Other Notes:

 With Dawson Leedahl signing his ELC with the New York Rangers on Monday, consider him off the U SPORTS market. A Saskatoon native with Everett Silvertips ties means the Saskatchewan Huskies would’ve had curiosity in him. But Leedahl’s 89 point season was too good for New York to resist.

 Brock drops a bit of a surprise land with Connor Brown (no, not that Connor Brown) incoming from the ECHL after playing just three games last season. An ex-captain of the Saginaw Spirit, Brown doesn’t have a ton of offensive ability, but can absolutely be a top-line player on Brock next season.

 Sticking with Brock, some rumours are kicking around that Saginaw’s Jesse Barwell may potentially forgo his OA season in the OHL to join the Badgers. Although at this point, a lot could change.

– Hearing reports out of Quebec that UQTR apparently has commitments from defencemen Loik Léveillé and Raphael Maheux. Léveillé makes a case for best tier II recruit available after terrorizing the QJAAAHL with Terrebonne this season, and Maheux is another stable and sturdy defender.

– It appears the SMU Huskies have solved their defence demand with the acquisitions of Alex Peters and Dylan DiPerna. Neither defender offers huge upside offensively, but if SMU intends to take another step in the AUS, they need shutdown capability, and that’s what these two men offer. Expect DiPerna and Peters to be thrown right into the top four, drawing against some of the toughest assignments in the AUS.

 The Queen’s Gaels bolstered their own defensive group for next season with the addition of Nathan Billitier and Brandon Prophet. Another two defencemen with limited offensive upside, but great defensive ability, the Queen’s blueline is emerging as one of the most hybridized in the OUA. Next up for Queen’s, finding some more scoring, which could be difficult with a shallow OHL over-age class when it comes to offence.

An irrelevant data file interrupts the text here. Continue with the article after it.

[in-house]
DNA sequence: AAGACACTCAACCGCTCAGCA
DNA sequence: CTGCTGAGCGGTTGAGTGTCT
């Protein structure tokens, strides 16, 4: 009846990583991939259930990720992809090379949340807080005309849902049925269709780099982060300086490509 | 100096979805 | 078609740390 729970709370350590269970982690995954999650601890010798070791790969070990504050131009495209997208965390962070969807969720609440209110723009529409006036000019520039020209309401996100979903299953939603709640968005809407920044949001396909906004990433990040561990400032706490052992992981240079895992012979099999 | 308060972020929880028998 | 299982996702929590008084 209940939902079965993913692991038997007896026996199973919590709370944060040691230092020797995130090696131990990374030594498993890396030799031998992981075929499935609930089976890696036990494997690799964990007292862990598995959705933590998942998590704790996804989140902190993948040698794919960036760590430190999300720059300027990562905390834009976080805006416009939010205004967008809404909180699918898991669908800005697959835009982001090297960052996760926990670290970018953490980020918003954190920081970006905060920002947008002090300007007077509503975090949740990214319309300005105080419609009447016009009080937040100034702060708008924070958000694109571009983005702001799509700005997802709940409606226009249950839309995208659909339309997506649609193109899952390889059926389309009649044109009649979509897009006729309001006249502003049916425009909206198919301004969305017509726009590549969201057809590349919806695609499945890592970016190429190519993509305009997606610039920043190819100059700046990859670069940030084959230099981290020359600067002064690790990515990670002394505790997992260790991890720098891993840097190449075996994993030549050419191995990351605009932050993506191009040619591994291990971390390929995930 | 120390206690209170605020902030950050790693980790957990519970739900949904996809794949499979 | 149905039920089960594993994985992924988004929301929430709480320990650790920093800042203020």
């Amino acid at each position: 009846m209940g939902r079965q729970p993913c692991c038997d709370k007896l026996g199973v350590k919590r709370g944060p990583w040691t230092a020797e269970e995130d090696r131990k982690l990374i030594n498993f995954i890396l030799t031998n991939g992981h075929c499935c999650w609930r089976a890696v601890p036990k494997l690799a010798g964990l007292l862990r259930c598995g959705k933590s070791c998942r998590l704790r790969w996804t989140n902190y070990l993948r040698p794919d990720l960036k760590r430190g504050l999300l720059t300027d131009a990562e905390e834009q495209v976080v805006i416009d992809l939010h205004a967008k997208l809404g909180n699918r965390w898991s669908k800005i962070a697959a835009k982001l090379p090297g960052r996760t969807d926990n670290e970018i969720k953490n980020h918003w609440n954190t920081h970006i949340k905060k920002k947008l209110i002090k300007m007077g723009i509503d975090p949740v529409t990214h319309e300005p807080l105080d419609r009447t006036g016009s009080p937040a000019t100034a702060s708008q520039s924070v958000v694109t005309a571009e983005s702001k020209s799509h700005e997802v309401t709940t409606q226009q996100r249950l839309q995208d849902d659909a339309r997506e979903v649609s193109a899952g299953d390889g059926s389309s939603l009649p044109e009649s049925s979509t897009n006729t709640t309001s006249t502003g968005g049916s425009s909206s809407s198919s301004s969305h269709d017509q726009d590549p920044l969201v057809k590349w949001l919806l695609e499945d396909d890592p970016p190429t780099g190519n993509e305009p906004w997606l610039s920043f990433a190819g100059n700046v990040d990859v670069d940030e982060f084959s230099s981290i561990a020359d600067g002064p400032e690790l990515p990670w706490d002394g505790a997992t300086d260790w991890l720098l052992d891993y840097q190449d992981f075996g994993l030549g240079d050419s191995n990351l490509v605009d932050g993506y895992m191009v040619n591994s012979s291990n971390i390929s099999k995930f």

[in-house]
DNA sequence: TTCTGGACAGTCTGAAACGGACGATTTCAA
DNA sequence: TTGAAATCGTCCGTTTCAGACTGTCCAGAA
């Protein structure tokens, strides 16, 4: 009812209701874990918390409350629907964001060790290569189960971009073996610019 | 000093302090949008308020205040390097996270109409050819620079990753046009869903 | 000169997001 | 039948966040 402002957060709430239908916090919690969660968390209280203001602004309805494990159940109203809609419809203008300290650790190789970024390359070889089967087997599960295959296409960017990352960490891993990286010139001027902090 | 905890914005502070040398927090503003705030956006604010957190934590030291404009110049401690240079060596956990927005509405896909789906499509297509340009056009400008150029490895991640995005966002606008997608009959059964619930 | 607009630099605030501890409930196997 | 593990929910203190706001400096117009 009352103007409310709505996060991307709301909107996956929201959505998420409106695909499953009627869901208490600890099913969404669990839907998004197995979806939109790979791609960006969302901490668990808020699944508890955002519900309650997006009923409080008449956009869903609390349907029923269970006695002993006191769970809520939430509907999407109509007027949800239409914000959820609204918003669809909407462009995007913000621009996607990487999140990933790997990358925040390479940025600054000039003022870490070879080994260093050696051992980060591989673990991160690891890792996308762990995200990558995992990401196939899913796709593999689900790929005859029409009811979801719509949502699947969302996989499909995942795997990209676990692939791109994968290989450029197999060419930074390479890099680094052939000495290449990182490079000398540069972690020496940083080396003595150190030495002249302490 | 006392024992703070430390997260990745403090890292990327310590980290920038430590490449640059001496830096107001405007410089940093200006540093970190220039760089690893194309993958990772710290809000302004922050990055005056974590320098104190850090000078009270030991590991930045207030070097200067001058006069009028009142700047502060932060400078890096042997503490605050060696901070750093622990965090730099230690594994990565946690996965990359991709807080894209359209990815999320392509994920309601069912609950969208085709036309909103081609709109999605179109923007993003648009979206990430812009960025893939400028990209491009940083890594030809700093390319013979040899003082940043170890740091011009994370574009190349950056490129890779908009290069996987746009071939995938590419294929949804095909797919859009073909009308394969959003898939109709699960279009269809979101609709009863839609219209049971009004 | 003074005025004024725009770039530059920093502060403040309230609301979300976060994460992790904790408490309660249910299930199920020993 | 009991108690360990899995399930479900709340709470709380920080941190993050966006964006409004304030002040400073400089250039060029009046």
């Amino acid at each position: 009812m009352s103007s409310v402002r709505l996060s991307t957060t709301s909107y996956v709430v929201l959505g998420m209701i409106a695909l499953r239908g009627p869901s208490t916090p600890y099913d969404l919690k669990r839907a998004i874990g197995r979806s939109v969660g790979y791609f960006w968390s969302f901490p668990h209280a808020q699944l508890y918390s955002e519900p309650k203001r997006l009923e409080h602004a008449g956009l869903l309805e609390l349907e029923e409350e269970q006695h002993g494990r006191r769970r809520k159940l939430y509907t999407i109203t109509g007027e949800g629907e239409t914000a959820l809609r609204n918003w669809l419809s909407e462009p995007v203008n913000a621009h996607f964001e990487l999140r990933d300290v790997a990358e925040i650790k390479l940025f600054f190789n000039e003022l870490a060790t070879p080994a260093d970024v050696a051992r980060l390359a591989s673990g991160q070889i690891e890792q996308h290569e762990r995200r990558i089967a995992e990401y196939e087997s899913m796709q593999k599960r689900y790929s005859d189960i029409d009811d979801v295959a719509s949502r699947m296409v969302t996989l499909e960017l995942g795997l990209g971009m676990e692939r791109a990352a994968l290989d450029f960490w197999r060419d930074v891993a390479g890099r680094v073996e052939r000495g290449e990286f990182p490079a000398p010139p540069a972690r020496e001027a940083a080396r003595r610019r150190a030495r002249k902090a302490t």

Former Alberta Golden Bear standout Jordan Hickmott concludes a successful season in Slovakia as league champion with HC Banska Bystrica. Hickmott was among the team’s leading scorers all year playing with ex-NHLers Tomas Surovy, Ty Wishart, and Michael Handzus.

 The Lakehead Thunderwolves made a peculiar move this week recruiting defenceman Jonathon Masters a year after they cut him. At the time, it seemed like a strange move in itself to cut Masters, who is a very capable defenceman. What likely happened here is Masters had second thoughts about forgoing his overage season of junior hockey and opted to go to the SIJHL for one more year rather than play for the Thunderwolves. Regardless, here’s at Lakehead now.

– Ryerson‘s Michael Fine and Concordia‘s Olivier Hinse both found homes in Denmark for next season. They join a quality league which featured ex-CIS standouts Tyler Fiddler (MRU), Chris Carrozzi (UNB), Evan Mosher (Acadia), and Brock Nixon (Calgary) last season.

Tuesday Morning Skate Top 5:

Introducing a new segment recurring through the summer series of TMS, it’s the Tuesday Morning Skate Top 5. This week, we’re counting down the top five OHL forwards available to Canadian Universities.

Top 5 OHL Fowards Available:

1. Bobby MacIntyre, SSM Greyhounds